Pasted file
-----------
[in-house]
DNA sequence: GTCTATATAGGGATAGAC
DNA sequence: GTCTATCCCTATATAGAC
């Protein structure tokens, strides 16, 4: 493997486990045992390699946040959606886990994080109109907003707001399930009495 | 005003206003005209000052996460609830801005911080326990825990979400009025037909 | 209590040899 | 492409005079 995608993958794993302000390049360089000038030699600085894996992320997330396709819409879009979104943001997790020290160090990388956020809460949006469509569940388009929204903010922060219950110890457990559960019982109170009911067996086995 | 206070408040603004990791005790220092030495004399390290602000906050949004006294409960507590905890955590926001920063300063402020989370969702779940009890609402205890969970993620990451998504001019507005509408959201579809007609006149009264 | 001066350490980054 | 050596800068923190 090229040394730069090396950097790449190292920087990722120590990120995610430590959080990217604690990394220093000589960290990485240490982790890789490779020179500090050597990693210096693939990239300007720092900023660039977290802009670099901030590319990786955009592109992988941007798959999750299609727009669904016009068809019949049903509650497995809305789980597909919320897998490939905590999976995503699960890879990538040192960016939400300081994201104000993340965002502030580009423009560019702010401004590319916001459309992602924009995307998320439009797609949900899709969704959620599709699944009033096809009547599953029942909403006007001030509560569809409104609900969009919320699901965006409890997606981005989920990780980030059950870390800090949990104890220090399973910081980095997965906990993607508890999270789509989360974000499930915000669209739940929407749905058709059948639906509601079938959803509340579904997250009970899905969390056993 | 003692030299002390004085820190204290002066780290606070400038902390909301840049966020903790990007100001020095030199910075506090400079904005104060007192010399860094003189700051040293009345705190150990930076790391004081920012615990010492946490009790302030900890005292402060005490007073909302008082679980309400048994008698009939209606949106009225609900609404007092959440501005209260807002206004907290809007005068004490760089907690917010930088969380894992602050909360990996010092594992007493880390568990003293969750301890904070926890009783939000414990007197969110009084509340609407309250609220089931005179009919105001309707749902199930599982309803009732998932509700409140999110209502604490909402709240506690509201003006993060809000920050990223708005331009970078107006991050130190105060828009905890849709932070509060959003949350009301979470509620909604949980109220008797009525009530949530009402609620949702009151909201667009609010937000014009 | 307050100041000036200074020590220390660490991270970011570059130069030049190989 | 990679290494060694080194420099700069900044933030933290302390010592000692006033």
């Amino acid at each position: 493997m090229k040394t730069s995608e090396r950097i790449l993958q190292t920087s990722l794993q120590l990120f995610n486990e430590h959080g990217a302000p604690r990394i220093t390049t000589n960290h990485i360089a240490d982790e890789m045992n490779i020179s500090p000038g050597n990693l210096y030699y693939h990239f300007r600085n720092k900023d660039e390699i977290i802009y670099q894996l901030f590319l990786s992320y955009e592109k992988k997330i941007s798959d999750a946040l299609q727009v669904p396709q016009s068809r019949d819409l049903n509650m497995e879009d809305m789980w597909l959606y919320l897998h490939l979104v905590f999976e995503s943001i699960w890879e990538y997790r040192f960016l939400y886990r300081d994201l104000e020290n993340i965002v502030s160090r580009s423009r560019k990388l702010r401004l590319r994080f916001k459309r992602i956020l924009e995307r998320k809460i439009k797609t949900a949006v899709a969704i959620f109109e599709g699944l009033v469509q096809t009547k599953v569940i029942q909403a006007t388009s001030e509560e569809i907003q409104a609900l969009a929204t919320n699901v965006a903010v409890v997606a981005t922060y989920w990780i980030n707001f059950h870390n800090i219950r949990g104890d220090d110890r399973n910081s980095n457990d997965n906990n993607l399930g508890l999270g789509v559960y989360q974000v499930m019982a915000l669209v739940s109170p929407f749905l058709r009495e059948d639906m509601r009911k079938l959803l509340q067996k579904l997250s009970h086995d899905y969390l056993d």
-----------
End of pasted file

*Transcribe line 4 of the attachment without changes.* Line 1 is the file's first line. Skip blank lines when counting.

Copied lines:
């Protein structure tokens, strides 16, 4: 493997486990045992390699946040959606886990994080109109907003707001399930009495 | 005003206003005209000052996460609830801005911080326990825990979400009025037909 | 209590040899 | 492409005079 995608993958794993302000390049360089000038030699600085894996992320997330396709819409879009979104943001997790020290160090990388956020809460949006469509569940388009929204903010922060219950110890457990559960019982109170009911067996086995 | 206070408040603004990791005790220092030495004399390290602000906050949004006294409960507590905890955590926001920063300063402020989370969702779940009890609402205890969970993620990451998504001019507005509408959201579809007609006149009264 | 001066350490980054 | 050596800068923190 090229040394730069090396950097790449190292920087990722120590990120995610430590959080990217604690990394220093000589960290990485240490982790890789490779020179500090050597990693210096693939990239300007720092900023660039977290802009670099901030590319990786955009592109992988941007798959999750299609727009669904016009068809019949049903509650497995809305789980597909919320897998490939905590999976995503699960890879990538040192960016939400300081994201104000993340965002502030580009423009560019702010401004590319916001459309992602924009995307998320439009797609949900899709969704959620599709699944009033096809009547599953029942909403006007001030509560569809409104609900969009919320699901965006409890997606981005989920990780980030059950870390800090949990104890220090399973910081980095997965906990993607508890999270789509989360974000499930915000669209739940929407749905058709059948639906509601079938959803509340579904997250009970899905969390056993 | 003692030299002390004085820190204290002066780290606070400038902390909301840049966020903790990007100001020095030199910075506090400079904005104060007192010399860094003189700051040293009345705190150990930076790391004081920012615990010492946490009790302030900890005292402060005490007073909302008082679980309400048994008698009939209606949106009225609900609404007092959440501005209260807002206004907290809007005068004490760089907690917010930088969380894992602050909360990996010092594992007493880390568990003293969750301890904070926890009783939000414990007197969110009084509340609407309250609220089931005179009919105001309707749902199930599982309803009732998932509700409140999110209502604490909402709240506690509201003006993060809000920050990223708005331009970078107006991050130190105060828009905890849709932070509060959003949350009301979470509620909604949980109220008797009525009530949530009402609620949702009151909201667009609010937000014009 | 307050100041000036200074020590220390660490991270970011570059130069030049190989 | 990679290494060694080194420099700069900044933030933290302390010592000692006033």